Lincoln Police provide detailed review of May protest

The in-depth review allowed LPD to closely exam every event that unfolded through multiple nights of protests.
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LINCOLN, Neb. (KLKN) – Learning and evaluating. That’s how the Lincoln Police Department has spent the last 6 months combing through hours of videos and pictures from the May protests.

Including shocking video, released for the first time Wednesday. It shows a Lincoln police officer on the second floor of the hall of justice taking pictures when glass shatters next to her, the result of a bullet.

LPD is still looking for the person who fired that shot on the night of May 30th.

While this incident and many others were caught on camera, Police Chief Jeff Bliemeister made it clear, more body cameras is something they could have done better.

“We need to do a better job of equipping all of our officers with body worn cameras that aren’t inhibited by the fact that they’re holding a shield to protect them. Because otherwise, you’re looking at the back of the shield. What good does it do?” Chief Bliemeister said.

He said video from citizens played a crucial role in investigations, providing a third party view.

In total, LPD looked into 38 use–of–control incidents. From that, only one officer was disciplined for not following proper training.

“This individual officer deployed an impact munition towards someone that was shooting fireworks at them. So, it was a reaction, but they did not fully identify the target itself. So, that’s why they were disciplined in that,” Bliemeister stated.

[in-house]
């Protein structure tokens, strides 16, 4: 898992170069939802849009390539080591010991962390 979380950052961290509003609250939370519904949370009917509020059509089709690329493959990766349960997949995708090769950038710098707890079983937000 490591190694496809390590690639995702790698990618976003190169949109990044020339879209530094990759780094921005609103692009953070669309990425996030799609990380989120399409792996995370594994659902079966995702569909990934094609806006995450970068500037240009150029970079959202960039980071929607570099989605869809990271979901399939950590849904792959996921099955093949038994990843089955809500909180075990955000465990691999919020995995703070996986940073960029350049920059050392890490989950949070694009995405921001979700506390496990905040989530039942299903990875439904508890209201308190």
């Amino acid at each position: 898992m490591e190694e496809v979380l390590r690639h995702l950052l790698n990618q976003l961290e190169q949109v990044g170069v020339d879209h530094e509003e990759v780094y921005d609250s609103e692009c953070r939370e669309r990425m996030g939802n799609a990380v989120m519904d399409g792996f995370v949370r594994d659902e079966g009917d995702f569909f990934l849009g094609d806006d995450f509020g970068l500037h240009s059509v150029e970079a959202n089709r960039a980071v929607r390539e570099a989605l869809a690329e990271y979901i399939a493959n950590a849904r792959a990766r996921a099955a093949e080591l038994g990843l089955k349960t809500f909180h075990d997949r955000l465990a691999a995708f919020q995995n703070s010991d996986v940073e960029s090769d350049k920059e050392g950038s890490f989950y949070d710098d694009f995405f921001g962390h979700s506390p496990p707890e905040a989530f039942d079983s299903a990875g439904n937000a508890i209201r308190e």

In the review, LPD stated they have not fully trained for riot scenarios, and they didn’t expect the violence and vandalism. Violence that included rocks, knives, Molotov cocktails, fireworks and even bullets.

The police department is still investigating a number of incidents. So far, 121 people have been arrested. Of those arrests, 55% were White, 24% were African american and 10% Hispanic.

Chief Bliemeister acknowledged that there was a group of people wanting to incite violence but numerous protesters just wanted their voices to be heard peacefully, something LPD understands. They stated their goal is to further their relationships within minorities.

“There is work to do on that in order to build that legitimacy, build that trust in advance of tragic incidents that occur like this,” Bliemeister said.

As for how those events have impacted not just the community but also police in their everyday encounters, the Chief was very up front about the toll those nights took on so many.

“They’re there in a protection mode trying to prevent harm from occurring. And that’s why you’re seeing these officers. They’re there. And then all of a sudden, they’re in the mix of this crowd. There are things put over the top of their cars, and it’s just pounding on their cars, like, what’s happened? I was here to help. Now, I’m the target of this. So has that changed them? It has,” Bliemeister said.

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